Overall, you should pay close attention when you are driving. But the courts have acknowledged that it is nearly impossible to drive in a perfectly straight line. The police do not automatically have a reasonable basis to stop you if you cross the white line, and they have NO basis for stopping you if you merely touch it. However, as we have always said, if you are stopped, be polite, be courteous, and do not consent to any searches.

NOTE: Presiding Judge Keller dissented in this case and would hold that driving on the white fog line does constitute driving on the improved shoulder in violation of the transportation code.

traffic stop duration king

When Does a Traffic Stop End and Improper Police Conduct Begin?

By | Drug Crimes, Search & Seizure

A Traffic Stop for a Minor Traffic Infraction Leads to Search, Seizure, and Arrest: Exactly When Should Traffic Stops End?

traffic stop duration kingIf you’ve been a licensed (or even unlicensed) driver in Texas for long enough, you’ve experienced a traffic stop. Whether it be for speeding or something worse, a traffic stop is not generally a pleasant experience. But in some traffic stops across the state (hopefully not yours), the police conduct a search of the vehicle, then a search of the driver or passengers, and, finally make an arrest of some sort. How does something like a broken tail light or speeding lead to search, seizure, and arrest? When traffic stops for minor infractions potentially lead to serious criminal charges, it’s important to know how Texas courts define the moment when a traffic stop ends.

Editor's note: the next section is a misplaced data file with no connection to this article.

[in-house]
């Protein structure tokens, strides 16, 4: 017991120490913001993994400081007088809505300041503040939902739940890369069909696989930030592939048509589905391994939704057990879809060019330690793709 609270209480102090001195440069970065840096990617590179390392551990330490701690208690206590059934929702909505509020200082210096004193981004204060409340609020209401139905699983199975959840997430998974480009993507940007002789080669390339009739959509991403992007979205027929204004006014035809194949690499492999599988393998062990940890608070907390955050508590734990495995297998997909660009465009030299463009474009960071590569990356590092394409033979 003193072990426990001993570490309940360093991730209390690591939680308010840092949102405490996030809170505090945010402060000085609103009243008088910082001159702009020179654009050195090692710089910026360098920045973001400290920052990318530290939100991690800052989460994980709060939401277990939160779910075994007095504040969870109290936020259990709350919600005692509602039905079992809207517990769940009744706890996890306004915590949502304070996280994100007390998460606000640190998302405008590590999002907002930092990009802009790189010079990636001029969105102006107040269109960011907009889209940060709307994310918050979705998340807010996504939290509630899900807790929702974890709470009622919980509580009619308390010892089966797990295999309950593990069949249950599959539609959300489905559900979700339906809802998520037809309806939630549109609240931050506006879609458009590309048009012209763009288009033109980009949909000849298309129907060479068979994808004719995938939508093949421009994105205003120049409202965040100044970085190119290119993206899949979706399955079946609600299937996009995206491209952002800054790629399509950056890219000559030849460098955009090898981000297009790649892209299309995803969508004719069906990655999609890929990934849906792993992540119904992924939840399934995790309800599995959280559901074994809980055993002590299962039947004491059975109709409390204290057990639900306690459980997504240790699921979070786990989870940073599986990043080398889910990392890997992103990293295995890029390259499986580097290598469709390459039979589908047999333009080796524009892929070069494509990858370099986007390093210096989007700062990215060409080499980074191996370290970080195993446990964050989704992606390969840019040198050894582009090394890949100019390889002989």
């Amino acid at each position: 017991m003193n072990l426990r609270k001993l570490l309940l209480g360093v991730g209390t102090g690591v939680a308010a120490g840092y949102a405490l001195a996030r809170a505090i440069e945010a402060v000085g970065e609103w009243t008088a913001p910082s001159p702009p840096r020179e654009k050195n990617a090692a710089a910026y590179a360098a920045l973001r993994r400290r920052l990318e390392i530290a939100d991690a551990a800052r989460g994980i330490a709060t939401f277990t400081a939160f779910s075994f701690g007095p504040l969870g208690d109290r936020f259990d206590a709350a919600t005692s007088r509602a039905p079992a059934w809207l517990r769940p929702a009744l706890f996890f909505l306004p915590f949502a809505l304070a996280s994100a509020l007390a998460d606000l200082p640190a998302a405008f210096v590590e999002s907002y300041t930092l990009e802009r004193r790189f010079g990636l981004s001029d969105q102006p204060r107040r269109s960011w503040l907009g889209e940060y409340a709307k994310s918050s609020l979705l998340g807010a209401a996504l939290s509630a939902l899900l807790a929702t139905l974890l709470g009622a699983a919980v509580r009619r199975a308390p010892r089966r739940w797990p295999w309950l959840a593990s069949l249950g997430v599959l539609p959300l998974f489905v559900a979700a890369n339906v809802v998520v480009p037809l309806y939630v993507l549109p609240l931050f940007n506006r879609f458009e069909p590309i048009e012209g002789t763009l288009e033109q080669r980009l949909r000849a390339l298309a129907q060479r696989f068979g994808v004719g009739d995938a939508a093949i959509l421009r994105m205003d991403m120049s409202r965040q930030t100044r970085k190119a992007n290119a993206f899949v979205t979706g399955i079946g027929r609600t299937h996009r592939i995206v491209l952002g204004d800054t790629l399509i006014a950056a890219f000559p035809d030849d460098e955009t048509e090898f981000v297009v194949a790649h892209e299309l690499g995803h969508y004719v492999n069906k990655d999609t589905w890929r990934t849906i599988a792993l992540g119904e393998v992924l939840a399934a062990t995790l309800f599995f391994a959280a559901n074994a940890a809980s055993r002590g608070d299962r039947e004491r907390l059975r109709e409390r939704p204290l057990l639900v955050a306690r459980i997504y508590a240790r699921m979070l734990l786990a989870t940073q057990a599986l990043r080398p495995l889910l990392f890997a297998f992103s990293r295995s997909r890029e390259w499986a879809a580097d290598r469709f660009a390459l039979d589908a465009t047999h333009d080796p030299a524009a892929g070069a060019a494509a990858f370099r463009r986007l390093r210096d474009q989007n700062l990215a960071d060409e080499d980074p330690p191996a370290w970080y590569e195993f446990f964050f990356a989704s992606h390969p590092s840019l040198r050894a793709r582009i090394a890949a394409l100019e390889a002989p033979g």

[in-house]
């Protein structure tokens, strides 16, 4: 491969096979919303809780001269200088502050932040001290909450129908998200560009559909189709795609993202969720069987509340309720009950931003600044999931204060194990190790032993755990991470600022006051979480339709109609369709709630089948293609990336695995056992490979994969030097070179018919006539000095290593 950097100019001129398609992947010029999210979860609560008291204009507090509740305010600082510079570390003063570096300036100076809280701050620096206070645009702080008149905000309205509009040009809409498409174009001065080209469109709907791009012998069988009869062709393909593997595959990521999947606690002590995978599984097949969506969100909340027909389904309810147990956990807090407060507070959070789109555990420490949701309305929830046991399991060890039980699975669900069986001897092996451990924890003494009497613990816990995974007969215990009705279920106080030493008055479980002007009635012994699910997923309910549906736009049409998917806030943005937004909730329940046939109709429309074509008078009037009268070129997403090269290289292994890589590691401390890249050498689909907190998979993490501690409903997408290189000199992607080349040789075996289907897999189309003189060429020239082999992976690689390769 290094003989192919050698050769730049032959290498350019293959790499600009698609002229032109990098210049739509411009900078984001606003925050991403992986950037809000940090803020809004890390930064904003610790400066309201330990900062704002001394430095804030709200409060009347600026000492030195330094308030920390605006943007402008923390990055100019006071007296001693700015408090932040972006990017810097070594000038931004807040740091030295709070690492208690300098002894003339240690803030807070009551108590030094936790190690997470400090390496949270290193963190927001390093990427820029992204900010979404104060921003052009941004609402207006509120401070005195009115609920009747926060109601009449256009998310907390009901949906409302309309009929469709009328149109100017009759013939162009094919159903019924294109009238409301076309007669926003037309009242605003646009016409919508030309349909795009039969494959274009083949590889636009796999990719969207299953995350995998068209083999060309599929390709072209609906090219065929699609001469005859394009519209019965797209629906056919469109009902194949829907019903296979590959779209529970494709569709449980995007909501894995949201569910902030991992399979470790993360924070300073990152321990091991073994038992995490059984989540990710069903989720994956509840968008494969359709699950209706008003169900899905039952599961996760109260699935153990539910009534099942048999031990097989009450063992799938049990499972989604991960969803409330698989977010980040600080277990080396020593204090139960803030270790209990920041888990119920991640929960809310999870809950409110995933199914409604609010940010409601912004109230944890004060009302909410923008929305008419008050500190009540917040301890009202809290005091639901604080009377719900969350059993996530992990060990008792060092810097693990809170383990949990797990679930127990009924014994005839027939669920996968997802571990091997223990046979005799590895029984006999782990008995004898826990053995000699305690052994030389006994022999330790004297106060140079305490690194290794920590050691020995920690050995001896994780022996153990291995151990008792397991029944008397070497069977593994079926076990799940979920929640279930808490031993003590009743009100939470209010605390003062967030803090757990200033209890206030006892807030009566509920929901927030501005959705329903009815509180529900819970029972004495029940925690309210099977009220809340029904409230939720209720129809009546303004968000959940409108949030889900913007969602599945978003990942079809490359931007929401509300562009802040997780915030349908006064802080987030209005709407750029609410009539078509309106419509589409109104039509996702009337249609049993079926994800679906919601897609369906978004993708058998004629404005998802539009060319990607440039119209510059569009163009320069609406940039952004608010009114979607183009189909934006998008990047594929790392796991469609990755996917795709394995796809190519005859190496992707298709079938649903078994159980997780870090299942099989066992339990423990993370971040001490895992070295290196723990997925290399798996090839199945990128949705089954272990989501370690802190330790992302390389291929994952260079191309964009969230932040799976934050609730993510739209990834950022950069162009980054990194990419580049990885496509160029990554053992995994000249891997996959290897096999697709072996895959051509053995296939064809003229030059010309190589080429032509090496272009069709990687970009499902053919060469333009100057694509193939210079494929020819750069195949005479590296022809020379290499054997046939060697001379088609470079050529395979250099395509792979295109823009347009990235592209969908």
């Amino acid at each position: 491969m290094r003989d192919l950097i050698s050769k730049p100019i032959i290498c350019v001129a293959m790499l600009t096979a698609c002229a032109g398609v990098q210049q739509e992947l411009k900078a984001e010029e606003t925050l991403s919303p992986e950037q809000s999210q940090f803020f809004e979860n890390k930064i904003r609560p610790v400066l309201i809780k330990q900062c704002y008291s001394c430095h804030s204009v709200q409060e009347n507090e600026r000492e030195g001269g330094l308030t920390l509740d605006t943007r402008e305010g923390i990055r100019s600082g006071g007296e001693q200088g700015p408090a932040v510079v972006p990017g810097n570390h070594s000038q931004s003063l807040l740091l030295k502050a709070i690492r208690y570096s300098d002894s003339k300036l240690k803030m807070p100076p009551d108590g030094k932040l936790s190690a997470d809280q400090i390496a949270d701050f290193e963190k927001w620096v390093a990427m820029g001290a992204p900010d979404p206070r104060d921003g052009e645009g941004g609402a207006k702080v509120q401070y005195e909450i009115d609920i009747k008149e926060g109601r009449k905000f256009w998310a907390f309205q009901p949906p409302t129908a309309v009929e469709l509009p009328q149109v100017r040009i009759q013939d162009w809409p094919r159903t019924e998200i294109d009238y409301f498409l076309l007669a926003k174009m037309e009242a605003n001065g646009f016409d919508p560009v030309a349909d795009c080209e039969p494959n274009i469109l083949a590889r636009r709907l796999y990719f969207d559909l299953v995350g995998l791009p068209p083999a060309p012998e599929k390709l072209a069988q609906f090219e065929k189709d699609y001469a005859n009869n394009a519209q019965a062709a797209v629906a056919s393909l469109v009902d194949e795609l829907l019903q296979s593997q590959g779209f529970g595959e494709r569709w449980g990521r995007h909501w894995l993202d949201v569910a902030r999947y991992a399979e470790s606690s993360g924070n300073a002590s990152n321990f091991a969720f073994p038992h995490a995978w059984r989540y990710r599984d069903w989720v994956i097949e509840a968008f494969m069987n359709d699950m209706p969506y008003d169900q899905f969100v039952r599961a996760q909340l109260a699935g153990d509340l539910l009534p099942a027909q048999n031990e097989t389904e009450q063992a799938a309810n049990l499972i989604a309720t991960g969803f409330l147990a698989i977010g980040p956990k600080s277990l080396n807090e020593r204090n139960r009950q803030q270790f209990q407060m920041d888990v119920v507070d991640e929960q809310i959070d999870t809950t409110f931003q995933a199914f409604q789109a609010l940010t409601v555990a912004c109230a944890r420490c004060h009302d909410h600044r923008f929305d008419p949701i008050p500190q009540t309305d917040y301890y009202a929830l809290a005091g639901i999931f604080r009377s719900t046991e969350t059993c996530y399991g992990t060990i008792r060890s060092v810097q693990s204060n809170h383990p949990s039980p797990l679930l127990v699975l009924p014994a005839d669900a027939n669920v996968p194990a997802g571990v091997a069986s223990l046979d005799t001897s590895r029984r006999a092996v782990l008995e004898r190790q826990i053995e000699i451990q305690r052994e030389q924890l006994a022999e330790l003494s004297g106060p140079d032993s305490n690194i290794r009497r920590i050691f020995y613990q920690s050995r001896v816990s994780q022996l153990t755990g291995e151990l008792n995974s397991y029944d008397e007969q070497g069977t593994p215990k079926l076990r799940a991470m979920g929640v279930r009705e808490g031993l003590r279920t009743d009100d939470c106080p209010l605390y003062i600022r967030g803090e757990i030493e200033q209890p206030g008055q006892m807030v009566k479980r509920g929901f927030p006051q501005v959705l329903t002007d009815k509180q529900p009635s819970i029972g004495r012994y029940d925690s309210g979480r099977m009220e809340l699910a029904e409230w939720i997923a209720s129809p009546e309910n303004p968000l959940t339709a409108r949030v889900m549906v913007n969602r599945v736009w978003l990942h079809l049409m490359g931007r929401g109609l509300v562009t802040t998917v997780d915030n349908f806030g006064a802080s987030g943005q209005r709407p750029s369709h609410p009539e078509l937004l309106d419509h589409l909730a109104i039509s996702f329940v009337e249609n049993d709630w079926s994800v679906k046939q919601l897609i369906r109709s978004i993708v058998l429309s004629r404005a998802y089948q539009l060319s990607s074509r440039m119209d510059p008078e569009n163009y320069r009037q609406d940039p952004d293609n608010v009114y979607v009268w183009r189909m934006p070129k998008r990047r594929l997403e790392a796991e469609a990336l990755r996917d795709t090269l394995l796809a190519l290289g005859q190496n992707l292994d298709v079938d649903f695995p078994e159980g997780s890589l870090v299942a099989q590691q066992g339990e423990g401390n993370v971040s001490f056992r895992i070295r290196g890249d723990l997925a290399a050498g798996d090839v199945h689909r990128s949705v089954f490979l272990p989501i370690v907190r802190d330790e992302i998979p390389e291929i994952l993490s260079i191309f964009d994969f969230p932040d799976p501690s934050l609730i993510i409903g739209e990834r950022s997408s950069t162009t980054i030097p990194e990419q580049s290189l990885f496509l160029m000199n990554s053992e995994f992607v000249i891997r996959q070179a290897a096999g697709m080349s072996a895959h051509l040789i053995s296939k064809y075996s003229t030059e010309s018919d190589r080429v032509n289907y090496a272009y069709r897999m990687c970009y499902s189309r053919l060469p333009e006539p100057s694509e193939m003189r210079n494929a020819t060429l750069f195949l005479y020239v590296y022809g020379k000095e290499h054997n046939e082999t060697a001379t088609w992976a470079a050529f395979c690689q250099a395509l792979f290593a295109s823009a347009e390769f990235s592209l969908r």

King v. State (2nd Court of Appeals – Fort Worth, 2016)

Broken Tail Light Leads to a Traffic Stop

Around 1:00 am, Jennifer Dowling drove Christopher King’s car home from a night on the town. Blue Mound Police noticed that the car had a broken right tail light and conducted a traffic stop pursuant to the infraction. Police ran the standard background check on Dowling, the driver, and King, the passenger, only to discover that neither had a valid driver’s license. As a result, Dowling was arrested for driving without a license. Police did not permit King to drive the car away and informed him that they would impound the car because leaving the car behind posed a safety hazard for other motorists.

Consent to Search Obtained, Traffic Stop Continued

To begin the impounding process, police asked King to exit the vehicle. When King got out of the car, police asked if they could perform a pat-down. Nervously, King complied with the request. When King stood up, a white cylinder-shaped container fell out of King’s pants onto the ground, and he admitted that the container held meth. King was arrested and charged with possession of a controlled substance.

Trial Court Holds That King Consented to the Pat-Down